Tuesday, May 13, 2008

The Ideal Technology/CS Curriculum for Middle School

This post is inspired by a curriculum question raised on educatorslog.in by a 'Computer Studies' (CS) teacher (an alternative moniker for a 'Technology' teacher in India).

So, what should kids aged 10-14 be taught by way of technology apps/tools in schools?

I think the question is better answered if we rephrase it to - What skills can kids aged 10-14 develop through technology apps/tools? In my view the 4Cs provide an excellent guideline to develop the curriculum - thinking about which technology tools will help kids with the following -

  • Communication
  • Collaboration
  • Creativity &
  • Critical Thinking
I’d like to preface my list of candidates tools and/or specific applications that could be considered, by underscoring the need for embedding the learning of specific technology tools in authentic tasks and integrating it in projects/assignments/artifacts that are part of the curriculum of core subjects such as Science, Language Arts, Maths and Social Studies. Technology taught stand-alone as a separate “subject” is neither necessary nor beneficial. The idea that technology is a “tool” can only be impressed on students when it is taught as a tool to achieve a larger purpose.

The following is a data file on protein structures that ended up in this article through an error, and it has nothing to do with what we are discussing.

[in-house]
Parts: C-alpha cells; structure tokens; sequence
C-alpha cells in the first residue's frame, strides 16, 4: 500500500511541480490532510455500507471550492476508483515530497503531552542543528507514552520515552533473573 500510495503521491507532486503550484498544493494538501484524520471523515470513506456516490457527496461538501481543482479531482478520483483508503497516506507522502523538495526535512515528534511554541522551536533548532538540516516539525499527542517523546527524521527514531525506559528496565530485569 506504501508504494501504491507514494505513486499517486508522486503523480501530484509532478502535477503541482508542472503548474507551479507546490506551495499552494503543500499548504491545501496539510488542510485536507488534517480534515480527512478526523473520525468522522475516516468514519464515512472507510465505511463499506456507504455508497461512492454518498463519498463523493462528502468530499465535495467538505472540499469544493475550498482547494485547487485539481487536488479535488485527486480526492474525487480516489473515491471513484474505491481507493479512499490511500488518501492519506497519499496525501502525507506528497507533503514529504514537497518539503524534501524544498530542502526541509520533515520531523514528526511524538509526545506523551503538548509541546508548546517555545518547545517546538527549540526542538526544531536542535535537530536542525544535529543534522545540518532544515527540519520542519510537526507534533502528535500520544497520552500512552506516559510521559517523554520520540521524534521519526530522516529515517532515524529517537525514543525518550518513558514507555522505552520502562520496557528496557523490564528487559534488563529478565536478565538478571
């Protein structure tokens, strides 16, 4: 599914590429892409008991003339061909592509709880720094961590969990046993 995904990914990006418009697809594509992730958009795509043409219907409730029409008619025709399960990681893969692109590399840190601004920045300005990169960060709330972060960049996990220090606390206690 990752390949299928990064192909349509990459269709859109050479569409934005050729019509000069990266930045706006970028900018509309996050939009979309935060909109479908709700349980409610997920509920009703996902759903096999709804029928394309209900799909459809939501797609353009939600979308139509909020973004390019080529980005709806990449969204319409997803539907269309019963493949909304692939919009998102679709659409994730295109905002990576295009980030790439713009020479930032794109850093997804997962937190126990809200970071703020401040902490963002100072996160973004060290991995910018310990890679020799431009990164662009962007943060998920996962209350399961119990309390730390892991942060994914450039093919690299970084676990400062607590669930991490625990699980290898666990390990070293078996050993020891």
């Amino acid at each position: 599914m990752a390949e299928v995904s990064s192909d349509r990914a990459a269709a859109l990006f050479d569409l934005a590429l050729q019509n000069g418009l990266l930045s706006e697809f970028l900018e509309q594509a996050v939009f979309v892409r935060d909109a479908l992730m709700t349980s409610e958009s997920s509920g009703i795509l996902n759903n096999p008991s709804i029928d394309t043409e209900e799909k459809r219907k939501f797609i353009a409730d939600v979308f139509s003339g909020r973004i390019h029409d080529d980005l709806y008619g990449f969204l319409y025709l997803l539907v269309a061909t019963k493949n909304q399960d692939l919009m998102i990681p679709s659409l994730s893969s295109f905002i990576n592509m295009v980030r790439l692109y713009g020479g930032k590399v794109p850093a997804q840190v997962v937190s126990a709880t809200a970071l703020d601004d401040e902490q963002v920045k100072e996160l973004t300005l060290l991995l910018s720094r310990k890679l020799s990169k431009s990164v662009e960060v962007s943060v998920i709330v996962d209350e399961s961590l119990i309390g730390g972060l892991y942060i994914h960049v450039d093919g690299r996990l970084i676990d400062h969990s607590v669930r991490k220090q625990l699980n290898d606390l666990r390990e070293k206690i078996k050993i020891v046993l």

The other thought that I’d like to voice for consideration is the need to include elements of computer science and computational thinking rather than simply restricting the Technology/Computer Studies curriculum to the learning of software applications. This would mean exposure to the ideas of algorithms, data structures and data management. Ideas from CS like multitasking, time slicing, recursion and redundancy are sort of like life skills in some sense, and how cool would it be for kids to see applications of these in computers and operating systems. Programming is of course an important part of this, but programming alone is a very narrow piece that does not cover many of the elements of computer science that children could get exposure to, even at an early age. Such instruction should ideally be cleverly designed and appropriately disguised (a la Randy Pausch’s “head fake”) so that kids have fun learning relatively difficult concepts.